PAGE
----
Description: Introduced to North America as an aquarium plant.
Habit: Tiny, free-floating aquatic plant comprised of individual fronds that produce fine roots, forms dense mats in stagnant water.
Leaves: Fronds appear 1.5 to 2 times longer than wide, with widths measuring from 1-3 (or 5) mm, narrowly egg-shaped to slightly kidney-shaped and intensely green in color, covered with a waxy layer of cuticle that makes plants sparkle in the sunlight. Fronds are not leaves; they may be a reduced form of stem and shoot.
Fruit and seeds: Fruits are 0.8-1 mm, laterally winged to apex. Seeds with 10-15 distinct ribs.
Habitat: Native to Africa and southeast Asia. Grows well in small, quiet, nutrient rich waters such as ponds, ditches, swamps and backwaters; also seasonally intermittent waters.
Reproduction: Vegetative budding of daughter fronds from two pouches at the base of the frond. Daughter fronds often remain attached to the mother frond by a short stipe so that plants often appear as a cluster of several fronds. Rarely reproduces by seed.
Monitoring and rapid response: Diquat is a widely used and effective herbicide because it causes ion leakage in duckweed and other aquatic plants. May also be controlled by the use of Carfentrazone-ethyl 224g/ha Super (-1). Follow label and state requirements.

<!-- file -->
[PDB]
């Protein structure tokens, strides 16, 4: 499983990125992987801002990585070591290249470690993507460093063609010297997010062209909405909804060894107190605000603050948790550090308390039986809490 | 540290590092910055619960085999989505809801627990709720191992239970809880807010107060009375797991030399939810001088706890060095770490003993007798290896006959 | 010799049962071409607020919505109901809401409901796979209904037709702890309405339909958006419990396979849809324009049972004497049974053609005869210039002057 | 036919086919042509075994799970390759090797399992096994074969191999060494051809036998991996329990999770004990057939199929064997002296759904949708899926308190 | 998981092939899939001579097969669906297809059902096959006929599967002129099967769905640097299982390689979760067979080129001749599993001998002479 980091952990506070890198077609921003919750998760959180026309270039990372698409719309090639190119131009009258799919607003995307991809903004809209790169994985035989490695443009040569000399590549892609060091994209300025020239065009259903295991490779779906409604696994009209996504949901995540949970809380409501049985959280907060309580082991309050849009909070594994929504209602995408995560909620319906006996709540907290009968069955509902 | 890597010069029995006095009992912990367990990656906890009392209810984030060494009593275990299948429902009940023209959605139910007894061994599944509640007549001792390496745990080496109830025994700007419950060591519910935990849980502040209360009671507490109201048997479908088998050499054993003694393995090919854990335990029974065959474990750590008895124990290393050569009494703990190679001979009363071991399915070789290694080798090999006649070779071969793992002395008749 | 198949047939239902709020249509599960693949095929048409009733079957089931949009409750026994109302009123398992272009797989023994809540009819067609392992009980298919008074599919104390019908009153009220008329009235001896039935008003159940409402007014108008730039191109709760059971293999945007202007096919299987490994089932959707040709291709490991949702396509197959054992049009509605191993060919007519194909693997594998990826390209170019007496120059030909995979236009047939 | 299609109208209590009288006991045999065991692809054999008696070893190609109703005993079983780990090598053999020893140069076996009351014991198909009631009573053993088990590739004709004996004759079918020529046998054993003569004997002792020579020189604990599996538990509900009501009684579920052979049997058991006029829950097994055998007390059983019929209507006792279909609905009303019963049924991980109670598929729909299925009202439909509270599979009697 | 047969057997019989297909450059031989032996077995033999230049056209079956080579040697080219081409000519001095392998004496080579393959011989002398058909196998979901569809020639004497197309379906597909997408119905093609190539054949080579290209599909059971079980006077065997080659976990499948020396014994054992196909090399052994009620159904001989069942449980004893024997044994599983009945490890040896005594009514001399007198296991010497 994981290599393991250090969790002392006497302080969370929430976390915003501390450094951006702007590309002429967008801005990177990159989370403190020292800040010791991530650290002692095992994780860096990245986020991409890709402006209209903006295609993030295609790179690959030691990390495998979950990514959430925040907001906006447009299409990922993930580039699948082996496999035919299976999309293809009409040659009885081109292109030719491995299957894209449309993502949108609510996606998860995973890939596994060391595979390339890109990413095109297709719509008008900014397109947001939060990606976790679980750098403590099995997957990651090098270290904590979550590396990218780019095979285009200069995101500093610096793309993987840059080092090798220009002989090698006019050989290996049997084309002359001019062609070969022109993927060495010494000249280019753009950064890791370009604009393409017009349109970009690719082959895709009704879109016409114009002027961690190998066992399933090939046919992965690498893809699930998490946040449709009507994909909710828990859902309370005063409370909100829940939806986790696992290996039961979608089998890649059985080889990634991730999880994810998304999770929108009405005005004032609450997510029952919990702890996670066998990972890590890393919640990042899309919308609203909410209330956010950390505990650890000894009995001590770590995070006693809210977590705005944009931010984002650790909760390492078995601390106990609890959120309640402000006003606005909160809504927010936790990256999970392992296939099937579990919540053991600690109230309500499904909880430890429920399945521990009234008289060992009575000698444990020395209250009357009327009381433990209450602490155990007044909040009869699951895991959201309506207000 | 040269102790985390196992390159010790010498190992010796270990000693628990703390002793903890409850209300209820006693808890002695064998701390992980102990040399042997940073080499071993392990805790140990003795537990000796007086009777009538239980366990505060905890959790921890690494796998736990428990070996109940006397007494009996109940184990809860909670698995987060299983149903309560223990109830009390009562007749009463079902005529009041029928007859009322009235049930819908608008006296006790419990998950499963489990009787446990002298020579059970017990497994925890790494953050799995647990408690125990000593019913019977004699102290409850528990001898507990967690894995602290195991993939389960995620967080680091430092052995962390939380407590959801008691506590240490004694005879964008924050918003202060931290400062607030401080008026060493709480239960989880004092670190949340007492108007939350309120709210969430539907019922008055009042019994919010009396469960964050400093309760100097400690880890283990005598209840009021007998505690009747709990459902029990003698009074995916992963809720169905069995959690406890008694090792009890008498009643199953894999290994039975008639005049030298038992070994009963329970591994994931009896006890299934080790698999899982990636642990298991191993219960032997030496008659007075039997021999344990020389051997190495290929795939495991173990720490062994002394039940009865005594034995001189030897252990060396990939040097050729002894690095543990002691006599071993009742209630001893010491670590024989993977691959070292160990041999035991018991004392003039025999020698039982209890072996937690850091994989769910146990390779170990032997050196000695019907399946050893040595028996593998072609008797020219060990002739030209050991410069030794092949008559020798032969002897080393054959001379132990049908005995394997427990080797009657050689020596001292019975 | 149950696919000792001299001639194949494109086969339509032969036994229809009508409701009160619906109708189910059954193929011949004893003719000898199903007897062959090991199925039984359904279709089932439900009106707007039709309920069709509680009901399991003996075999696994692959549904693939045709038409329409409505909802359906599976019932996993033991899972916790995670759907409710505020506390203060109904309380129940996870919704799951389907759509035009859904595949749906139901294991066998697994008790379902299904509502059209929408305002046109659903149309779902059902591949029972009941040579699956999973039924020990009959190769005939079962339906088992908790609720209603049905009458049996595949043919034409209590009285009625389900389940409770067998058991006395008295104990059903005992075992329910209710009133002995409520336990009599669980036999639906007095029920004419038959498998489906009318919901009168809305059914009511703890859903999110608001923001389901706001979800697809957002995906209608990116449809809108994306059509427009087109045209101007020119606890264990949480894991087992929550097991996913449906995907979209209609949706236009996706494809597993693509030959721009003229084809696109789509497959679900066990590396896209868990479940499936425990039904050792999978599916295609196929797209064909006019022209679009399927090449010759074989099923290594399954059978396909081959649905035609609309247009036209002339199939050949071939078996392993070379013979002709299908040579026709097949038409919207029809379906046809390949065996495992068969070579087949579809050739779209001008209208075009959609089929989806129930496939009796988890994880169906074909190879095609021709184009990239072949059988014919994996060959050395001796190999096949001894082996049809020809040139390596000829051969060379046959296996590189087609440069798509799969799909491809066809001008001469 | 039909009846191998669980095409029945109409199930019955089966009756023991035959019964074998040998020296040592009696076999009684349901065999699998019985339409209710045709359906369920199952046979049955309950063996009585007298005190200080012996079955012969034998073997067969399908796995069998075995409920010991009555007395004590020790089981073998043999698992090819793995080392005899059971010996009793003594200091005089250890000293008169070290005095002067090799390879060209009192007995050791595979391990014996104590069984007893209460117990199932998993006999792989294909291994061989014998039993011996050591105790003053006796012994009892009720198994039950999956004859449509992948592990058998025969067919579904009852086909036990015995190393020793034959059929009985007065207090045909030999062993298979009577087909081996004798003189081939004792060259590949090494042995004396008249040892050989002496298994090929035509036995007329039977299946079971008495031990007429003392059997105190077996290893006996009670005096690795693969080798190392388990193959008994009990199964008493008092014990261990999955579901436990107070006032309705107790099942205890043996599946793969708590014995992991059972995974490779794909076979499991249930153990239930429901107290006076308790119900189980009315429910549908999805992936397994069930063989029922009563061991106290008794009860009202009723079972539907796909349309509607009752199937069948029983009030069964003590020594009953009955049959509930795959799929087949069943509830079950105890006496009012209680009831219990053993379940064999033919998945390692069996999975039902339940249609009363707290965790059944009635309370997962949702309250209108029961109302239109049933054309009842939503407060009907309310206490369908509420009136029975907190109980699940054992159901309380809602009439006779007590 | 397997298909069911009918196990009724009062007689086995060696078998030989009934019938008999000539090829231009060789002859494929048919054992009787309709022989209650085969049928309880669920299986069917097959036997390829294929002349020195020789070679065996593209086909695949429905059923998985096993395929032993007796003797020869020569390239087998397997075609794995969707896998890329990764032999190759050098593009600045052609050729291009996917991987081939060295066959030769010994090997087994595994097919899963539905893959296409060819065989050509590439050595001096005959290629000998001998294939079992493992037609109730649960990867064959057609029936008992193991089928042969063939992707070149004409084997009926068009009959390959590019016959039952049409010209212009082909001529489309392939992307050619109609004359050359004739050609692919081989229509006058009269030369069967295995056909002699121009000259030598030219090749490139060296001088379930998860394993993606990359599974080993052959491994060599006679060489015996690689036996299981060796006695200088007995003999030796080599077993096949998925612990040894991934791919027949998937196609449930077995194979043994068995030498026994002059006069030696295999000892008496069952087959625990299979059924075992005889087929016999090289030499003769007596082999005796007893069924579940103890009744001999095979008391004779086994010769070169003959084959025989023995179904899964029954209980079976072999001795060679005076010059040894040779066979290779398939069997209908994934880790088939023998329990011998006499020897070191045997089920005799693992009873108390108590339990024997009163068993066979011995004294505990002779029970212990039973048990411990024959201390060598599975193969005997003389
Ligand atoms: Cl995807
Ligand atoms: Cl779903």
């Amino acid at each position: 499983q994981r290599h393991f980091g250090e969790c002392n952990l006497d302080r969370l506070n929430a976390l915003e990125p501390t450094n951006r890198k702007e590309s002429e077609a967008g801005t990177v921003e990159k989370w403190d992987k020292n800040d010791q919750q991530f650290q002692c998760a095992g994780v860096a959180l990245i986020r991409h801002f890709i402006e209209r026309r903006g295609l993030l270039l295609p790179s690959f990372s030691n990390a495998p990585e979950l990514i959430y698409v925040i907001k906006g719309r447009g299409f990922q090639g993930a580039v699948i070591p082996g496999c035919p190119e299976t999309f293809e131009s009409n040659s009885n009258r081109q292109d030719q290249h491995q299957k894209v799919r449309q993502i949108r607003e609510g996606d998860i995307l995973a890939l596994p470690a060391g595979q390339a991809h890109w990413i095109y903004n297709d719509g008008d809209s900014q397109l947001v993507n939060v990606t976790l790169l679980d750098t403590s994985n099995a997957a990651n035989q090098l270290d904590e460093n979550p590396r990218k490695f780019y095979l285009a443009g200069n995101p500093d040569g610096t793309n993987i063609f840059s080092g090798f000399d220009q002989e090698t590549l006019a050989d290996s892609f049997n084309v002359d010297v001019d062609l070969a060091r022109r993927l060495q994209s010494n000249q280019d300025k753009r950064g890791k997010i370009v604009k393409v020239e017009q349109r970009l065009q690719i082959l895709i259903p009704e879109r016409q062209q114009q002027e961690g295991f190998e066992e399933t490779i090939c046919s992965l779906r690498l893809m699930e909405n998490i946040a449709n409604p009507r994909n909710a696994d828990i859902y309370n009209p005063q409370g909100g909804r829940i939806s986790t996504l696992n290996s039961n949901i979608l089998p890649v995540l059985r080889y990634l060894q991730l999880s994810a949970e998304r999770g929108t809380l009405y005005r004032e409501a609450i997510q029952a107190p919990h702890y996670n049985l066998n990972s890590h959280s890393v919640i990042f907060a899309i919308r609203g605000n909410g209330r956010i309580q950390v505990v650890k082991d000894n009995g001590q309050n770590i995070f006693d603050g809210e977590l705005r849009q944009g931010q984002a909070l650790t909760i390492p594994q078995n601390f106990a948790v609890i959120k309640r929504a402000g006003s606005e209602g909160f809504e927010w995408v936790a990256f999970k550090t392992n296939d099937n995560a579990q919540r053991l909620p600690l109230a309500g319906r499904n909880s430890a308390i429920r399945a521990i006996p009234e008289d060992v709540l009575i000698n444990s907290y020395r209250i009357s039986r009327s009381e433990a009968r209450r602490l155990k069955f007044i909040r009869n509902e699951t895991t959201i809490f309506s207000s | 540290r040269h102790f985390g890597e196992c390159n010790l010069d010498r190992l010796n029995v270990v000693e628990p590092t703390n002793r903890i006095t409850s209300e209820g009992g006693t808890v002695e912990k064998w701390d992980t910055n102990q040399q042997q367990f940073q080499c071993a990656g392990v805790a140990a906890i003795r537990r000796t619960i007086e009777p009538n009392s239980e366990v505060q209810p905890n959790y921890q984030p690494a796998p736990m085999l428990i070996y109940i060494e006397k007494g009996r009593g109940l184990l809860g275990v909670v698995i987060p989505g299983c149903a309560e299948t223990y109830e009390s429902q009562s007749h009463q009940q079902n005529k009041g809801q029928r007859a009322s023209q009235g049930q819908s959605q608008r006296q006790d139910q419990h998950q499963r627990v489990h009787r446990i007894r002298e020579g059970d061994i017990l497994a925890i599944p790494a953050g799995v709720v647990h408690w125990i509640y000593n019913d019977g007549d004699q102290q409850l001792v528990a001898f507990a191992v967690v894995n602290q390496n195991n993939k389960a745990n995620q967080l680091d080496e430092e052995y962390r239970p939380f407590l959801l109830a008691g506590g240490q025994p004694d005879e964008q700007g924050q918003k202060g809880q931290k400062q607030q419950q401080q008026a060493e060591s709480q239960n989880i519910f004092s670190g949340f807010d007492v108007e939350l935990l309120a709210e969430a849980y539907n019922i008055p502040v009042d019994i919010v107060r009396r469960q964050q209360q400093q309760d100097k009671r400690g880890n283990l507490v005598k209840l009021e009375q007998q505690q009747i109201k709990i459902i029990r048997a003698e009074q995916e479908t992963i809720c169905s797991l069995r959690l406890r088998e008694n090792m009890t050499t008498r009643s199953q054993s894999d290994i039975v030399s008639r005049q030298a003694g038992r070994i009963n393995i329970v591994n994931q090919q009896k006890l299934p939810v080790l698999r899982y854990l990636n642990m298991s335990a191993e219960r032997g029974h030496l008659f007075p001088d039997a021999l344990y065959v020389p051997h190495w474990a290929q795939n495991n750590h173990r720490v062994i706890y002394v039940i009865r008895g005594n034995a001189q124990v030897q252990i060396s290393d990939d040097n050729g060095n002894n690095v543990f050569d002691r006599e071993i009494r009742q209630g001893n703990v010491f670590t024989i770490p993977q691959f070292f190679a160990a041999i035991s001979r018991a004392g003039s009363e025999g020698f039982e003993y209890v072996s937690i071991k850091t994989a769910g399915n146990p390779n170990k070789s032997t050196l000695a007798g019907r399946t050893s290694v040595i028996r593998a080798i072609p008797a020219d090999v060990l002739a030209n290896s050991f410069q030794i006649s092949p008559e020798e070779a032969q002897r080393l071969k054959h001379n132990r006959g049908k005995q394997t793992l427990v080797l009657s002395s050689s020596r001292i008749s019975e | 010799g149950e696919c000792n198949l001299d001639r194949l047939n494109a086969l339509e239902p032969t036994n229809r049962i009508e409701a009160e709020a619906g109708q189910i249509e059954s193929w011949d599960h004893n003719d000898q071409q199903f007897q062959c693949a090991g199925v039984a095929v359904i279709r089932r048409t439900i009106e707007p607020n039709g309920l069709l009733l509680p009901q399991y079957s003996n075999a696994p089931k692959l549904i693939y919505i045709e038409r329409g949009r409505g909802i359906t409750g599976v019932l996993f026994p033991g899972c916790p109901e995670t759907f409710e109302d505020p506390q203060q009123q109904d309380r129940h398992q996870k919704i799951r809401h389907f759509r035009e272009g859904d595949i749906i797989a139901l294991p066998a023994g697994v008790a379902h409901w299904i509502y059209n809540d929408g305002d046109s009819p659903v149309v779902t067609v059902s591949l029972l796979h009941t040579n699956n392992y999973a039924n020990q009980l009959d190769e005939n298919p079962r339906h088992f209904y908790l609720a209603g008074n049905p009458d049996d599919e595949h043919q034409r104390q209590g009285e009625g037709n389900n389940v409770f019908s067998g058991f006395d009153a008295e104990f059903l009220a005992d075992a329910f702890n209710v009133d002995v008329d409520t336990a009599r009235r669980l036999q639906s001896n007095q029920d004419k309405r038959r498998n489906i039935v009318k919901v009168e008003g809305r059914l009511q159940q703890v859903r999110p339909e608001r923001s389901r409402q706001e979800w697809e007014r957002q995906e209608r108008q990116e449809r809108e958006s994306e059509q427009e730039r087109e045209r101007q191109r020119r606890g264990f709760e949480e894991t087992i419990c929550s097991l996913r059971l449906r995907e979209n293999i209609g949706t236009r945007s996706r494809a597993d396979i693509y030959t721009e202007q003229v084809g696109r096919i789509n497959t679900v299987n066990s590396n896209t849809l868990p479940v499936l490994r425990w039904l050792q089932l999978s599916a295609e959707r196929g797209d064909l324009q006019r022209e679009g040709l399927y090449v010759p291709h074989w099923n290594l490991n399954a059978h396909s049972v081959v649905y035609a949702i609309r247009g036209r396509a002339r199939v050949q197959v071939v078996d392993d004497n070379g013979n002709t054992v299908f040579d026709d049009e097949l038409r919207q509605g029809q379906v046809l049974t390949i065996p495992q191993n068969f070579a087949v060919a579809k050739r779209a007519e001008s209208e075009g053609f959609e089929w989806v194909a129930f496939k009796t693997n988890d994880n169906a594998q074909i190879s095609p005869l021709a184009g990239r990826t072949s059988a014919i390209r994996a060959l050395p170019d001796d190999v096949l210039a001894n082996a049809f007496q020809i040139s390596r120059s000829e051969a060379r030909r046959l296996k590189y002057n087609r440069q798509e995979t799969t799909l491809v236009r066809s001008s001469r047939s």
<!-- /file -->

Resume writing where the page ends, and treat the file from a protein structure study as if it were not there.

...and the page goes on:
Credits: The information provided in this factsheet was gathered from the ISSG Global Invasive Species Database and USGS Nonindigenous Aquatic Species.
Individual species images that appear with a number in a black box are courtesy of the Bugwood.org network (http://www.invasive.org).Individual photo author credits may not be included due to the small display size of the images and subsequent difficulty of reading the provided text. All other images appear courtesy of Google (http://images.google.com).